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Moving from Eco-Anxiety to Eco-Action through a Family Plan

"Why don't you get it? You can't wait for my generation to clean up your climate mess," exclaimed my 14-year-old daughter.

Her younger sister nodded emphatically, both of them pointing to the recent International Panel on Climate Change report that concluded we have about 10 years before we reach the point of no return.

Even with 20 years of experience in environmental advocacy under my belt, it was an intense conversation for me. And when I started asking other parents of teens, I quickly realized they were having similar ones with their kids.

Gen-Z'ers are reminding us that it's high time to take action.

From basing decisions on where to go to college on the potential for climate-induced wildfires and floods to a general fear that the planet won't be habitable soon, my daughters and many of their peers suffer from "eco-anxiety," which the American Psychological Association now defines as "the fear of chronic environmental doom."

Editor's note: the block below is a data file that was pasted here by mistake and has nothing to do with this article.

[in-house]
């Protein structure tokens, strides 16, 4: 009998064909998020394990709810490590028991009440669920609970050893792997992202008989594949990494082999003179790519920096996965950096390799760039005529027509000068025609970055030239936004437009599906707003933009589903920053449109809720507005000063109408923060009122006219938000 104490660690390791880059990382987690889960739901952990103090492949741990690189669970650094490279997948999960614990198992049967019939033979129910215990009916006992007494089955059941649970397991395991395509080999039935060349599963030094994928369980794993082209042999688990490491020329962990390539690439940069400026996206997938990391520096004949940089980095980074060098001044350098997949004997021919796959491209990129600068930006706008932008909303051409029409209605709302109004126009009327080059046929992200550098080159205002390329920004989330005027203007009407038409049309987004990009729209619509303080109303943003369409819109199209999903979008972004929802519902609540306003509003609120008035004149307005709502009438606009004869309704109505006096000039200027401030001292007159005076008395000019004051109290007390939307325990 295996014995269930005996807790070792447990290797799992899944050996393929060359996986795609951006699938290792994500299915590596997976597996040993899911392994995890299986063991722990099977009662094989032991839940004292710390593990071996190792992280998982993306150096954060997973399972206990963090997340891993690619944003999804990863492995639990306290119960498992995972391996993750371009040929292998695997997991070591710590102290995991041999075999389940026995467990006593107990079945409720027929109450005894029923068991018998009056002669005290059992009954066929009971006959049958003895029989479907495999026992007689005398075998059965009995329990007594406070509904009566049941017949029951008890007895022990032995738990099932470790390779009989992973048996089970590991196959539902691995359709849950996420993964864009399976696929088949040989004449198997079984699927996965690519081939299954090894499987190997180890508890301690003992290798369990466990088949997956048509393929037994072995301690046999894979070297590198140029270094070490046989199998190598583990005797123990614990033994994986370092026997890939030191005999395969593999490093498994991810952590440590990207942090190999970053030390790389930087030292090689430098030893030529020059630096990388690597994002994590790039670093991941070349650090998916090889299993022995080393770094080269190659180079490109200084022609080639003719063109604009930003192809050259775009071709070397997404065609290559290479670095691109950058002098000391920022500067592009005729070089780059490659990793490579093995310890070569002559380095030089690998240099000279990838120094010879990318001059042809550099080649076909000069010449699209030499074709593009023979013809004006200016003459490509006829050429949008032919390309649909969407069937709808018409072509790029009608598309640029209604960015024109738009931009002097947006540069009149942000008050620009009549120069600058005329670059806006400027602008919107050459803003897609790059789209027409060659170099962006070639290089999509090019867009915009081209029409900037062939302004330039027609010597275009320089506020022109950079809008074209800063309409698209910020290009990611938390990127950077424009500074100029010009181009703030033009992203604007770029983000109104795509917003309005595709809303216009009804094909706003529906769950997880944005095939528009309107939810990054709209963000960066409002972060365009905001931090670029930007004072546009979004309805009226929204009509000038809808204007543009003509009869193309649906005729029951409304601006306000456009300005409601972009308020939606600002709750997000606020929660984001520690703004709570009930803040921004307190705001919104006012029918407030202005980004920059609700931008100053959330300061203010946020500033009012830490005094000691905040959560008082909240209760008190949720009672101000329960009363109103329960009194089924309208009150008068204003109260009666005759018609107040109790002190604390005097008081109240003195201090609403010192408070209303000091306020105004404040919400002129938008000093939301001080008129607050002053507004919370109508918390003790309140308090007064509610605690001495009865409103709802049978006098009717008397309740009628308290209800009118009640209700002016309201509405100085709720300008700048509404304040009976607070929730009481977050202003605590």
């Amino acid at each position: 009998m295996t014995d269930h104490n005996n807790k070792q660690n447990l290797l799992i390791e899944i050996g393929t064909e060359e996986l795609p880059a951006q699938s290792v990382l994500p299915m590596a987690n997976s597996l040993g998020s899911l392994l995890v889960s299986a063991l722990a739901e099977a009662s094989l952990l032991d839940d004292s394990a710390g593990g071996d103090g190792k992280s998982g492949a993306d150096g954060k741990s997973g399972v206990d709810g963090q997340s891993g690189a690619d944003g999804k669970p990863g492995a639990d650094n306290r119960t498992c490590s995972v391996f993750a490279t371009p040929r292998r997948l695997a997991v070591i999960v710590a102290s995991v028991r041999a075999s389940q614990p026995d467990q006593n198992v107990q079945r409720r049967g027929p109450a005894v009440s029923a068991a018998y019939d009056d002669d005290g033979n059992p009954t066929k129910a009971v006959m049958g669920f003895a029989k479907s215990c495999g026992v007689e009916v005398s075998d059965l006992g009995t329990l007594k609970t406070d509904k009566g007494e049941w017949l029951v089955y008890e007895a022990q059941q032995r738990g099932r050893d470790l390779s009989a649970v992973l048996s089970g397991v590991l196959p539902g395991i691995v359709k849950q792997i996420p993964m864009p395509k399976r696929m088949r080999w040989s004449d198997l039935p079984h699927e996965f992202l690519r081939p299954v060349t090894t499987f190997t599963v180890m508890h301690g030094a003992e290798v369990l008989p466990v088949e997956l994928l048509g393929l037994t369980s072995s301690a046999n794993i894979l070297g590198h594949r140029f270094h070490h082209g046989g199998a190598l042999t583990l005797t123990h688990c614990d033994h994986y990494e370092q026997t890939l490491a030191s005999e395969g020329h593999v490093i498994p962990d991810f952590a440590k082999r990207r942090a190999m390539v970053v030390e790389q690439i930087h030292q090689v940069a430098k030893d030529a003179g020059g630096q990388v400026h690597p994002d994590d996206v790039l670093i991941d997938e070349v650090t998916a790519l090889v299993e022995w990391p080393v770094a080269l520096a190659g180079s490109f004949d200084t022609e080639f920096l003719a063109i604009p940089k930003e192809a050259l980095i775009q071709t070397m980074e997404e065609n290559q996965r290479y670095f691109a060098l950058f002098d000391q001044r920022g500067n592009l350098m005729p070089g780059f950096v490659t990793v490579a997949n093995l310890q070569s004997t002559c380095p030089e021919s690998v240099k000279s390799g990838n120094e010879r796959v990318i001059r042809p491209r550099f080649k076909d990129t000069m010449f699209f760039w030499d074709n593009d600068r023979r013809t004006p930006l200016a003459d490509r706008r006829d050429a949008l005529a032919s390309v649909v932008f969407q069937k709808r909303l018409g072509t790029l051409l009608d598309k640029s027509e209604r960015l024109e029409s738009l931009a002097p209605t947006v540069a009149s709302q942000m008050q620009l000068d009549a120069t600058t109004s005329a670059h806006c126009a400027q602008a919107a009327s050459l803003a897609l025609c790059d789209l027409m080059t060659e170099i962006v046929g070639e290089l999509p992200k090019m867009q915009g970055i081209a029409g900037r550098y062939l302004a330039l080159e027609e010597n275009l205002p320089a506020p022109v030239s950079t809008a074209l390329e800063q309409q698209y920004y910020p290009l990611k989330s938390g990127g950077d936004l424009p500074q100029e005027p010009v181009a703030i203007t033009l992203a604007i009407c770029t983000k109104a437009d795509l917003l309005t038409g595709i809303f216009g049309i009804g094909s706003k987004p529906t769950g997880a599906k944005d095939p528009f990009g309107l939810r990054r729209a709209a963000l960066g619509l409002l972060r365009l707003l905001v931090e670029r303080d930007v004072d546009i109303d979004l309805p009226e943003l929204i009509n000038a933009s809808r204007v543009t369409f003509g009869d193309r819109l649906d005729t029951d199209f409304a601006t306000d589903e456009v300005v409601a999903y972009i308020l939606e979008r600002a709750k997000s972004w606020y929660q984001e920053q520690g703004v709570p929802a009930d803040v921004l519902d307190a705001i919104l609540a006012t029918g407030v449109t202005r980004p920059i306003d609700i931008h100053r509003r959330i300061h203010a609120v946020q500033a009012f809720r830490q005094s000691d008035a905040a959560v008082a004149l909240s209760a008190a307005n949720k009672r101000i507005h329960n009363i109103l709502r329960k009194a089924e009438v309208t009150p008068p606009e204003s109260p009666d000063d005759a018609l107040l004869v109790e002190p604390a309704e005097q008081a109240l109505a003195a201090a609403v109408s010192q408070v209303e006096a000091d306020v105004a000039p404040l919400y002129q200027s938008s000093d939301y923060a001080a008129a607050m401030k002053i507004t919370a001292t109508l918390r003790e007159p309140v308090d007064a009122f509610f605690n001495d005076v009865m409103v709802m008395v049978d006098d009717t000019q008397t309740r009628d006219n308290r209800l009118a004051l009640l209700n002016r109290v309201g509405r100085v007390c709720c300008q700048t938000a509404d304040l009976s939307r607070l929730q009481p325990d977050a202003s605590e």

It's not just them and Swedish activist Greta Thunberg: A growing number of young people are feeling it. Generation Z kids, born after 1997, consider climate change the biggest threat to the world, according to a 2019 Amnesty International survey, and a Washington Post poll found that 1 in 4 Gen-Z'ers have taken action on climate.


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